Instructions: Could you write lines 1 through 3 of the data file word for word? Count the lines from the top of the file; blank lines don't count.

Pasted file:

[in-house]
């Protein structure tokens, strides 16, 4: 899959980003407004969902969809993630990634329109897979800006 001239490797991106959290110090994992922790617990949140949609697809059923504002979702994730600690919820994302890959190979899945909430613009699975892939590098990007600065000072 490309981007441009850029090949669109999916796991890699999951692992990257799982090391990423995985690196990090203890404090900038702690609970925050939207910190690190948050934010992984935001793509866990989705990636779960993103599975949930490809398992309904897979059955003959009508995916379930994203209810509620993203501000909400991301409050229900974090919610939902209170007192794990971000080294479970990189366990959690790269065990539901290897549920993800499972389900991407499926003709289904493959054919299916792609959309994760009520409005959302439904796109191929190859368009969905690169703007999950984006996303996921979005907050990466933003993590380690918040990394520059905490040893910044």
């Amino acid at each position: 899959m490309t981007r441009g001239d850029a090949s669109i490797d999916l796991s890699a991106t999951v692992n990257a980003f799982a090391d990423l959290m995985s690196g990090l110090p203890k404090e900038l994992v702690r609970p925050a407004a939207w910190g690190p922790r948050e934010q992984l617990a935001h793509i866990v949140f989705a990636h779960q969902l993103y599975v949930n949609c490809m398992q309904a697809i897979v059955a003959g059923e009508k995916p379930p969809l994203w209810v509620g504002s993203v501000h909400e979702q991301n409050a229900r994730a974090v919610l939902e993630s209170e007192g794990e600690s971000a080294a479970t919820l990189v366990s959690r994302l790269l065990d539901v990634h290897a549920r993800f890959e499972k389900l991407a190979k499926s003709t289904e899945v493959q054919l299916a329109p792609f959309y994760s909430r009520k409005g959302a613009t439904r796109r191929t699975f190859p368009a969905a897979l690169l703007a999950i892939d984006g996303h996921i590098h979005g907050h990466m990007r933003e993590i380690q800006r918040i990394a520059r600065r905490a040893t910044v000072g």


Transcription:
[in-house]
């Protein structure tokens, strides 16, 4: 899959980003407004969902969809993630990634329109897979800006 001239490797991106959290110090994992922790617990949140949609697809059923504002979702994730600690919820994302890959190979899945909430613009699975892939590098990007600065000072 490309981007441009850029090949669109999916796991890699999951692992990257799982090391990423995985690196990090203890404090900038702690609970925050939207910190690190948050934010992984935001793509866990989705990636779960993103599975949930490809398992309904897979059955003959009508995916379930994203209810509620993203501000909400991301409050229900974090919610939902209170007192794990971000080294479970990189366990959690790269065990539901290897549920993800499972389900991407499926003709289904493959054919299916792609959309994760009520409005959302439904796109191929190859368009969905690169703007999950984006996303996921979005907050990466933003993590380690918040990394520059905490040893910044």
């Amino acid at each position: 899959m490309t981007r441009g001239d850029a090949s669109i490797d999916l796991s890699a991106t999951v692992n990257a980003f799982a090391d990423l959290m995985s690196g990090l110090p203890k404090e900038l994992v702690r609970p925050a407004a939207w910190g690190p922790r948050e934010q992984l617990a935001h793509i866990v949140f989705a990636h779960q969902l993103y599975v949930n949609c490809m398992q309904a697809i897979v059955a003959g059923e009508k995916p379930p969809l994203w209810v509620g504002s993203v501000h909400e979702q991301n409050a229900r994730a974090v919610l939902e993630s209170e007192g794990e600690s971000a080294a479970t919820l990189v366990s959690r994302l790269l065990d539901v990634h290897a549920r993800f890959e499972k389900l991407a190979k499926s003709t289904e899945v493959q054919l299916a329109p792609f959309y994760s909430r009520k409005g959302a613009t439904r796109r191929t699975f190859p368009a969905a897979l690169l703007a999950i892939d984006g996303h996921i590098h979005g907050h990466m990007r933003e993590i380690q800006r918040i990394a520059r600065r905490a040893t910044v000072g």